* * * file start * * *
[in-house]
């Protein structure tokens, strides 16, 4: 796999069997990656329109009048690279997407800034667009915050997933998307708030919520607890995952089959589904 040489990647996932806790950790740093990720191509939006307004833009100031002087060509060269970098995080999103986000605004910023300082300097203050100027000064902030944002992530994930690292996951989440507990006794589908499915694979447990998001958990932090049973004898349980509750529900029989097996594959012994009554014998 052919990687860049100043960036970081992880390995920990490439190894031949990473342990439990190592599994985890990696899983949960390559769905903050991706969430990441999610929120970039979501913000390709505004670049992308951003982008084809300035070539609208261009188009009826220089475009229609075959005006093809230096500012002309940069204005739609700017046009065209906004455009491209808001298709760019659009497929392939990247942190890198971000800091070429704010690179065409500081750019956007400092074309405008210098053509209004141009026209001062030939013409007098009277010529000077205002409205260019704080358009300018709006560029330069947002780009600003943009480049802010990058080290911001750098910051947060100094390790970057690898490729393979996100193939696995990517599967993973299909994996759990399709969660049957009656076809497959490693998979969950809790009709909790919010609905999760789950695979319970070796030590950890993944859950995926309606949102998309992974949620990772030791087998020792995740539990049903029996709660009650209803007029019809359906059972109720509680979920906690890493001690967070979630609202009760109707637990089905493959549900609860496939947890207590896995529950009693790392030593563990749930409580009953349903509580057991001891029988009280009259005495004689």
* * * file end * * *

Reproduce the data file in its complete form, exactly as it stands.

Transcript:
[in-house]
């Protein structure tokens, strides 16, 4: 796999069997990656329109009048690279997407800034667009915050997933998307708030919520607890995952089959589904 040489990647996932806790950790740093990720191509939006307004833009100031002087060509060269970098995080999103986000605004910023300082300097203050100027000064902030944002992530994930690292996951989440507990006794589908499915694979447990998001958990932090049973004898349980509750529900029989097996594959012994009554014998 052919990687860049100043960036970081992880390995920990490439190894031949990473342990439990190592599994985890990696899983949960390559769905903050991706969430990441999610929120970039979501913000390709505004670049992308951003982008084809300035070539609208261009188009009826220089475009229609075959005006093809230096500012002309940069204005739609700017046009065209906004455009491209808001298709760019659009497929392939990247942190890198971000800091070429704010690179065409500081750019956007400092074309405008210098053509209004141009026209001062030939013409007098009277010529000077205002409205260019704080358009300018709006560029330069947002780009600003943009480049802010990058080290911001750098910051947060100094390790970057690898490729393979996100193939696995990517599967993973299909994996759990399709969660049957009656076809497959490693998979969950809790009709909790919010609905999760789950695979319970070796030590950890993944859950995926309606949102998309992974949620990772030791087998020792995740539990049903029996709660009650209803007029019809359906059972109720509680979920906690890493001690967070979630609202009760109707637990089905493959549900609860496939947890207590896995529950009693790392030593563990749930409580009953349903509580057991001891029988009280009259005495004689």